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Talented people want to join a firm which prioritises rail

An interview with Chris Lawrence, head of rail systems


Chris Lawrence, head of rail systems, has over 30 years’ industry experience and is responsible for delivery of the firm’s rail systems capability to projects in the UK and overseas. We ask him what rail systems is all about … and what the future holds for Britain’s rail system.

What does rail systems mean?

Rail systems covers the operational infrastructure of the railway, rather than the buildings and heavy civil or structural engineering elements like tunnels and bridges that we’ve been traditionally known for. We now have a team of world class experts in infrastructure-related design and other services, from renewing assets like track and signalling systems to designing upgraded power supplies to meet growing demand.

What made you choose rail systems as a career?

It chose me! I was a highway engineer for the first five years of my career, when a chance opportunity to work on a light rail system job converted me. I ended up being responsible for all track design elements of that project and I’ve been hooked on rail ever since. I like the complexity of tying systems elements together so they work consistently. Rail projects are challenging, tightly constrained and safety conscious. Different types of rail projects have different rules. I love the variety. There’s also enormous gratification in finally seeing something you’ve designed built – though major rail projects can take decades to complete so you have to be patient!

What are your favourite aspects of the job?

I’m responsible for ensuring we’ve got the right people doing the right things to give clients the quality they deserve. The reward is seeing projects delivered well and on time. I also enjoy seeing people flourish and believe in giving them the space to take charge of what they’re responsible for and work hard to deliver it. My favourite aspect is also the most challenging part – making it happen!

How are our systems experts making life easier for commuters, rail companies and staff?

Improving our rail systems infrastructure ultimately benefits the passenger, which is everybody’s priority. We’re helping with increasing capacity and minimising delays with our design work for the Wessex Train Lengthening Programme, extending platforms at 50 different stations to allow for longer trains, which can carry more people. It’s not just a case of adding platform structures – the project involves changes to signalling, track, telecoms, electrification and more. Another example is the Willesden Depot Expansion – with the move toward longer trains, the facilities for stabling and maintaining them also need to be larger, so we are extending the existing depot. Customers benefit from longer trains and staff will benefit from the newly enhanced facility.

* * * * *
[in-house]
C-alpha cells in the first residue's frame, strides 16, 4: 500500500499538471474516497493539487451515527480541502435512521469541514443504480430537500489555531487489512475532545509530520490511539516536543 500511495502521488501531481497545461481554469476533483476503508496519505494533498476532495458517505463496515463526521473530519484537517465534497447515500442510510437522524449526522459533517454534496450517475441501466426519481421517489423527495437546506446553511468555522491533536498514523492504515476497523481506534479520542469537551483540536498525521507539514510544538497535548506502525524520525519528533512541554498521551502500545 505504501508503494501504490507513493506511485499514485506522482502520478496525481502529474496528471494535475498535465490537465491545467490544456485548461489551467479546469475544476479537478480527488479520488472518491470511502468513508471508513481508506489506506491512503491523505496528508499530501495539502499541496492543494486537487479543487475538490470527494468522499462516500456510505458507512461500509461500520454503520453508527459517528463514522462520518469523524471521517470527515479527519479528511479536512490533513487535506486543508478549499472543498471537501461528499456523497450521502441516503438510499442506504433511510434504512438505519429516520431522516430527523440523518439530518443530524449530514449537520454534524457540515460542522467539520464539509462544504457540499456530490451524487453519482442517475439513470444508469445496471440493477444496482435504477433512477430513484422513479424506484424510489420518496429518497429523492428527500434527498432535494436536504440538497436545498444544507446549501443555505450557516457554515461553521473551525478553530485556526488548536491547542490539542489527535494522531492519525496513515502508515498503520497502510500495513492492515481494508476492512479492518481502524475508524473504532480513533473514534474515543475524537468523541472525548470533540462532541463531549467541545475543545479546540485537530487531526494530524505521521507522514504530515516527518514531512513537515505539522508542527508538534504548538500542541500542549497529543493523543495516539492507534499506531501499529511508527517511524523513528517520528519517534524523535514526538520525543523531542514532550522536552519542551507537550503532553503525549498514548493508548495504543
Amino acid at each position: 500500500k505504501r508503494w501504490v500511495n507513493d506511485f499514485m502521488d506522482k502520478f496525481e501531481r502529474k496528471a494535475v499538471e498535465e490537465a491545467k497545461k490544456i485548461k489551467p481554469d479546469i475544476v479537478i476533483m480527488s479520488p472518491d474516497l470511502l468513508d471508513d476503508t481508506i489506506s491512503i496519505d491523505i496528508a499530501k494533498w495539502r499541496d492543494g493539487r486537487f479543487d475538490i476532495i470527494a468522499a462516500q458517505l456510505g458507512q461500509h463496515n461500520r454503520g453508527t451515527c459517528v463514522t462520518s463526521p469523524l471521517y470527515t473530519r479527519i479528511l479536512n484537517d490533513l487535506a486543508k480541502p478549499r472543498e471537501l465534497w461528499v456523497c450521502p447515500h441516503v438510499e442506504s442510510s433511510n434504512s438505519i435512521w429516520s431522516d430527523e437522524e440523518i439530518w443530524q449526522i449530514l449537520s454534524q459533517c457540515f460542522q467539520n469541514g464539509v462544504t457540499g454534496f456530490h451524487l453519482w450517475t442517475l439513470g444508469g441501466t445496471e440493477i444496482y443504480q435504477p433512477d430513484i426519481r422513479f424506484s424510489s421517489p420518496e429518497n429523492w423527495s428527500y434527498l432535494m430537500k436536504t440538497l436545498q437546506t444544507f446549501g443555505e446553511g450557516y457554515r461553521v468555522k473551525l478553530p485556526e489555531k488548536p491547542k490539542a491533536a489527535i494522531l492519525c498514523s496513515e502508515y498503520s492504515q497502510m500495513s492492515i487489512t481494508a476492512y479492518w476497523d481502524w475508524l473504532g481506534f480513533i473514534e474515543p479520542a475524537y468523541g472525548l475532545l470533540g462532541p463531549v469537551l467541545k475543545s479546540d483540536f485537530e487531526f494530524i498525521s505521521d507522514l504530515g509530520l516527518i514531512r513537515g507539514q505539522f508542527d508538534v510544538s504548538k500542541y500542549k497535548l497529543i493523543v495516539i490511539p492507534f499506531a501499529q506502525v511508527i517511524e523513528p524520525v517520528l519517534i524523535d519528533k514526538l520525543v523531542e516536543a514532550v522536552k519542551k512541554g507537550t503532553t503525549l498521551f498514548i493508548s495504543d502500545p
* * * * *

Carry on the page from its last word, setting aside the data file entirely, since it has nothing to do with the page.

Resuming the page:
We’ve doubled our number of rail systems experts over the past year. How come?

We have a reputation with clients for doing things differently to longer-standing companies – we’re not hamstrung by an historical way of doing things, which makes us more agile, innovative and responsive. This attracts bright, exciting rail talent to the team. Opportunity in rail is enormous at the moment and people want to join a firm for which rail is a priority.

What’s your advice to someone considering a career in rail systems?

Do it! I sit on the employers group for the Technician Apprentice Consortium which is developing a new apprenticeship standard. I also sit on the Industrial Advisory Boards of two universities. Typically we find that most young professionals don’t really know what they want to do at that stage. Our advice is to keep the basis broad, spanning all disciplines to give an understanding of the breadth of industry, with companies like WSP | Parsons Brinckerhoff providing the experience that allows them to decide what they enjoy most. Don’t specialise too early – wait until you’ve found your niche. I graduated in 1981. At that time there was little or no talk of making a career in rail – there was no glamour in it at all! But now High Speed 2 is the project most grads are talking about. There’s now a real opportunity for all of us to fundamentally change the UK’s rail infrastructure.

What trends do you think we’ll see in rail over the coming decades?

We are already designing things that will be built in 20 years’ time, such as High Speed 2, using tested technology. Looking further ahead, we’ll need to get more out of the network with smarter signalling systems allowing trains to run closer together. There’ll be an increasing focus on whole life asset management – increasing the efficiency of maintaining the network. Lastly, the passenger experience will have to get better. There’s huge demand for train travel, but passengers won’t tolerate standing in over-crowded conditions. Trains will need to be designed to suit the changing needs of passengers. I anticipate lots of technological improvements to make passenger experience better, such as personalised, configurable seating.

As an industry expert, what made you choose to join WSP | Parsons Brinckerhoff’s rail team?

I was attracted by the unusual opportunity to help create a new business stream for a well-established, well-respected company doing something new and different. I was excited by the level of commitment the company has to growing rail systems, which has been absolutely borne out in practice. It was a rare, great opportunity for me to leave a positive mark.



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